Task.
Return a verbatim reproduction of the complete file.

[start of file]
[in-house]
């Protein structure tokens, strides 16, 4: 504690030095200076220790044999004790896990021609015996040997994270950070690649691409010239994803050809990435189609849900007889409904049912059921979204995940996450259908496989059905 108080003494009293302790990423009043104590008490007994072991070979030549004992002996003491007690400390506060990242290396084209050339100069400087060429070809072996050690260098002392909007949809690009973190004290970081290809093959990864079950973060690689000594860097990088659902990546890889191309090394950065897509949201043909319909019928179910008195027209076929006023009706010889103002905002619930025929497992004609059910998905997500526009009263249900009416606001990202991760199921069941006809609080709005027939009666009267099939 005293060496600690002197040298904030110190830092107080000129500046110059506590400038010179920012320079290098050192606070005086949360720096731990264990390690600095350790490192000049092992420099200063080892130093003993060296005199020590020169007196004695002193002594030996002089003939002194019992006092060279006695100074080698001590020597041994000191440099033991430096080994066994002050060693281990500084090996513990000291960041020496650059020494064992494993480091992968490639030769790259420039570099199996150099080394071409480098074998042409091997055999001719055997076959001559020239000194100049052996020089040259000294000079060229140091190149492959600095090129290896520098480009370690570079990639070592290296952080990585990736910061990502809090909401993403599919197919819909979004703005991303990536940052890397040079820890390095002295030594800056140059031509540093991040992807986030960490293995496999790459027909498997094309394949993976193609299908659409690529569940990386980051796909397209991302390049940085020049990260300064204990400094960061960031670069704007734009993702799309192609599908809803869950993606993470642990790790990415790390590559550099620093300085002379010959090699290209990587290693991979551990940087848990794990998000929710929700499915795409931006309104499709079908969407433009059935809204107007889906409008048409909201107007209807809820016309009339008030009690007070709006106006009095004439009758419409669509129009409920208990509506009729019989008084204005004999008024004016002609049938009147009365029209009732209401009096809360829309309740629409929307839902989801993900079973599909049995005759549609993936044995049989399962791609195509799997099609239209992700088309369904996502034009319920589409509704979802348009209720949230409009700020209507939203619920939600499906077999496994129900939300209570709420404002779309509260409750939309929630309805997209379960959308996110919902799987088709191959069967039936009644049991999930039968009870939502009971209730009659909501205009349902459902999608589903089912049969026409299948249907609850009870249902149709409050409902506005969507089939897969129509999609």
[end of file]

[in-house]
């Protein structure tokens, strides 16, 4: 504690030095200076220790044999004790896990021609015996040997994270950070690649691409010239994803050809990435189609849900007889409904049912059921979204995940996450259908496989059905 108080003494009293302790990423009043104590008490007994072991070979030549004992002996003491007690400390506060990242290396084209050339100069400087060429070809072996050690260098002392909007949809690009973190004290970081290809093959990864079950973060690689000594860097990088659902990546890889191309090394950065897509949201043909319909019928179910008195027209076929006023009706010889103002905002619930025929497992004609059910998905997500526009009263249900009416606001990202991760199921069941006809609080709005027939009666009267099939 005293060496600690002197040298904030110190830092107080000129500046110059506590400038010179920012320079290098050192606070005086949360720096731990264990390690600095350790490192000049092992420099200063080892130093003993060296005199020590020169007196004695002193002594030996002089003939002194019992006092060279006695100074080698001590020597041994000191440099033991430096080994066994002050060693281990500084090996513990000291960041020496650059020494064992494993480091992968490639030769790259420039570099199996150099080394071409480098074998042409091997055999001719055997076959001559020239000194100049052996020089040259000294000079060229140091190149492959600095090129290896520098480009370690570079990639070592290296952080990585990736910061990502809090909401993403599919197919819909979004703005991303990536940052890397040079820890390095002295030594800056140059031509540093991040992807986030960490293995496999790459027909498997094309394949993976193609299908659409690529569940990386980051796909397209991302390049940085020049990260300064204990400094960061960031670069704007734009993702799309192609599908809803869950993606993470642990790790990415790390590559550099620093300085002379010959090699290209990587290693991979551990940087848990794990998000929710929700499915795409931006309104499709079908969407433009059935809204107007889906409008048409909201107007209807809820016309009339008030009690007070709006106006009095004439009758419409669509129009409920208990509506009729019989008084204005004999008024004016002609049938009147009365029209009732209401009096809360829309309740629409929307839902989801993900079973599909049995005759549609993936044995049989399962791609195509799997099609239209992700088309369904996502034009319920589409509704979802348009209720949230409009700020209507939203619920939600499906077999496994129900939300209570709420404002779309509260409750939309929630309805997209379960959308996110919902799987088709191959069967039936009644049991999930039968009870939502009971209730009659909501205009349902459902999608589903089912049969026409299948249907609850009870249902149709409050409902506005969507089939897969129509999609």